Friday , 14 August 2020
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Appreciative Inquiry
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Appreciative Inquiry

I just looked up the word “appreciate” in one of my old dictionaries and found one of the definitions to be: Increase in value. I like that definition.

Appreciative Inquiry is a tool used in business today to cause people to look at themselves and business situations in a positive way. Too often in business we ask ourselves the question “what did we do wrong or who was at fault?” You know how that line of thinking goes. We tend to do it to ourselves as well. “Why did I fail? Why couldn’t I have done a better job?” We are really hard on ourselves at times.

May I suggest that we take the time out of our busy schedules to write down all the things that we like about ourselves including some of the traits that we are proud of. Also what do our friends and co workers say about us that raises our self esteem? After compiling the list then I suggest that you pair up and share your list with another associate. The exercise can be very rewarding. It raises your self esteem and you come away from the exercise exhilarated.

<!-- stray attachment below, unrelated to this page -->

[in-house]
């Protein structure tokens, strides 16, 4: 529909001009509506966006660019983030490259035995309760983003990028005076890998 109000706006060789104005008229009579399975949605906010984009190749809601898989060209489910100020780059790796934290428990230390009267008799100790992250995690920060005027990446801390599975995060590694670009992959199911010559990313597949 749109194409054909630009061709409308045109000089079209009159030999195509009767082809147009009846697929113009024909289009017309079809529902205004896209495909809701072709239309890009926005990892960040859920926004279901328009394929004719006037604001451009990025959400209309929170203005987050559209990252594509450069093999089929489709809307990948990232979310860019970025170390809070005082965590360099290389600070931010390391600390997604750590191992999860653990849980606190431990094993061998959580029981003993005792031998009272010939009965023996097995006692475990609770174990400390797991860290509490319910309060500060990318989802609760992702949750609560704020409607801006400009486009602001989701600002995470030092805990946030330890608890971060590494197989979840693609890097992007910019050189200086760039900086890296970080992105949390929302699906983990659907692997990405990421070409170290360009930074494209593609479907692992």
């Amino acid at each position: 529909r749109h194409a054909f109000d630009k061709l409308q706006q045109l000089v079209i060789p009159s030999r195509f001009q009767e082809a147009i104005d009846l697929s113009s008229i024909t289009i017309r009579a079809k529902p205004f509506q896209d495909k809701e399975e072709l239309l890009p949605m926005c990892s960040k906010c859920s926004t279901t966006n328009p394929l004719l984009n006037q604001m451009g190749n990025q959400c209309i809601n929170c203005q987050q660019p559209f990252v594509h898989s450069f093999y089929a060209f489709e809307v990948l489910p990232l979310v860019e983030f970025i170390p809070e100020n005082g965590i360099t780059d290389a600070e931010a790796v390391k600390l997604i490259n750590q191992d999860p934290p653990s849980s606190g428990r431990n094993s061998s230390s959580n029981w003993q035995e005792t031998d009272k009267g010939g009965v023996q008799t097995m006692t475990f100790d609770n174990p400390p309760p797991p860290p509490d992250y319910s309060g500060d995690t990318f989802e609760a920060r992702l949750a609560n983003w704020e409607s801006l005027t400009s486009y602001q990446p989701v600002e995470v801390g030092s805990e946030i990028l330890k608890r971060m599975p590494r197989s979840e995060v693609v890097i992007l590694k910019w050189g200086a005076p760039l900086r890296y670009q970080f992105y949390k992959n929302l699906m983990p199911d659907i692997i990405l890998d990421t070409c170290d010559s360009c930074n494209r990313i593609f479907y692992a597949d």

Recently, I was told about someone in business that used this concept of Appreciative Inquiry and the results were amazing. One of the managers was concerned about employee turnover and demanded to know why employee turnover was so high. One person said:” Wait a minute, there are a whole bunch of employees that have been with us for a long time and why don’t we ask them why they have stayed with the company?

In other words approach it from the positive thought of employee retention or appreciative inquiry into the positive world of employee retention.

They received so much good information on why employees stay for long periods of time and used this information to retain employees. The results were outstanding and the turnover issue went away.

Wouldn’t it be nice if we were not so quick to criticize ourselves or others and substitute it with the practice of Appreciative Inquiry? It will increase our value to ourselves, our employer, employees, customers and humanity in general.

Sounds like a good deal to me.

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About jackdoxey

Jack is an Army combat veteran from the Korean War. He served in Korea in 1953 with the 7th Regiment, 3rd. Infantry Division. He retired from the Hewlett Packard Company in 1991. After retirement, Jack owned and operated a management consultant business. He’s presently Vice President of the Veterans for Peace (VFP) San Diego Chapter. The VFP pledges to use non violent means to achieve peace.

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